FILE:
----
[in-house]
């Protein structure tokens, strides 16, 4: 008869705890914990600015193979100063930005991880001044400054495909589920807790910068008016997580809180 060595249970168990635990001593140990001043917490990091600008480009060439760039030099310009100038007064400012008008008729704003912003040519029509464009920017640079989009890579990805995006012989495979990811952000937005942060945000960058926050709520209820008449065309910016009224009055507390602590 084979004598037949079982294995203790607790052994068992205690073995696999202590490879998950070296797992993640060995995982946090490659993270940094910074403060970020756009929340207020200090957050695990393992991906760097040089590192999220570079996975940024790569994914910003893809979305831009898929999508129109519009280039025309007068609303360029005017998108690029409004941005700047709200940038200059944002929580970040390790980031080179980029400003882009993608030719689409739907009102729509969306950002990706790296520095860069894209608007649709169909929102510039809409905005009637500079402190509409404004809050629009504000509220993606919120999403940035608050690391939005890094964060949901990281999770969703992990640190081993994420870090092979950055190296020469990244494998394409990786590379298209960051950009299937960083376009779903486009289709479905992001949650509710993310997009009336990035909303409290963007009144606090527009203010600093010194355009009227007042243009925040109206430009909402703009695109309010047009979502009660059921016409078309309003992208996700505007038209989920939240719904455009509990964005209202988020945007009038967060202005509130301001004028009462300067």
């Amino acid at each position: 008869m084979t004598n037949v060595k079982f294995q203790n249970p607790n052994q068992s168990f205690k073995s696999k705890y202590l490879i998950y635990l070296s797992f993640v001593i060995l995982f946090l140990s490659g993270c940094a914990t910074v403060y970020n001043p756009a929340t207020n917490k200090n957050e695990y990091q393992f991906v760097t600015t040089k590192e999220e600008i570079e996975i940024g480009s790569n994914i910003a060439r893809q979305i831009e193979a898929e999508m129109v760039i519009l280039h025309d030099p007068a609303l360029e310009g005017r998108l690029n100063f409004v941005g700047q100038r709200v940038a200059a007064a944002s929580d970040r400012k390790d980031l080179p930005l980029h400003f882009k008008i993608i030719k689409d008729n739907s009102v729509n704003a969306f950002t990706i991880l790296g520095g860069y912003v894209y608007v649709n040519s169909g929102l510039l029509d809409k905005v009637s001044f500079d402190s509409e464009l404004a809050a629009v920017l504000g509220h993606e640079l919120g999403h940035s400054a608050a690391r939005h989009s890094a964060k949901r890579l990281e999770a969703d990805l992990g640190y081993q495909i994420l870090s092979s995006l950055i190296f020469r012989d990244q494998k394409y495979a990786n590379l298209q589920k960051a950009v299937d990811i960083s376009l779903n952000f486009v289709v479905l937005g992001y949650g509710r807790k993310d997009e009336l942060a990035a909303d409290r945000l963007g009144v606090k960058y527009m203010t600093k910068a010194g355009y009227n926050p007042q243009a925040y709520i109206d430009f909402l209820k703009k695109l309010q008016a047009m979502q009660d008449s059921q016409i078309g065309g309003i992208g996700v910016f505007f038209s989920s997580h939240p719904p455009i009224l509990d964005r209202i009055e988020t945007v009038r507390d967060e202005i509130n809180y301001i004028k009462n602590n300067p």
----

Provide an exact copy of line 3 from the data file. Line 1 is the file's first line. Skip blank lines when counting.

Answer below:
């Amino acid at each position: 008869m084979t004598n037949v060595k079982f294995q203790n249970p607790n052994q068992s168990f205690k073995s696999k705890y202590l490879i998950y635990l070296s797992f993640v001593i060995l995982f946090l140990s490659g993270c940094a914990t910074v403060y970020n001043p756009a929340t207020n917490k200090n957050e695990y990091q393992f991906v760097t600015t040089k590192e999220e600008i570079e996975i940024g480009s790569n994914i910003a060439r893809q979305i831009e193979a898929e999508m129109v760039i519009l280039h025309d030099p007068a609303l360029e310009g005017r998108l690029n100063f409004v941005g700047q100038r709200v940038a200059a007064a944002s929580d970040r400012k390790d980031l080179p930005l980029h400003f882009k008008i993608i030719k689409d008729n739907s009102v729509n704003a969306f950002t990706i991880l790296g520095g860069y912003v894209y608007v649709n040519s169909g929102l510039l029509d809409k905005v009637s001044f500079d402190s509409e464009l404004a809050a629009v920017l504000g509220h993606e640079l919120g999403h940035s400054a608050a690391r939005h989009s890094a964060k949901r890579l990281e999770a969703d990805l992990g640190y081993q495909i994420l870090s092979s995006l950055i190296f020469r012989d990244q494998k394409y495979a990786n590379l298209q589920k960051a950009v299937d990811i960083s376009l779903n952000f486009v289709v479905l937005g992001y949650g509710r807790k993310d997009e009336l942060a990035a909303d409290r945000l963007g009144v606090k960058y527009m203010t600093k910068a010194g355009y009227n926050p007042q243009a925040y709520i109206d430009f909402l209820k703009k695109l309010q008016a047009m979502q009660d008449s059921q016409i078309g065309g309003i992208g996700v910016f505007f038209s989920s997580h939240p719904p455009i009224l509990d964005r209202i009055e988020t945007v009038r507390d967060e202005i509130n809180y301001i004028k009462n602590n300067p």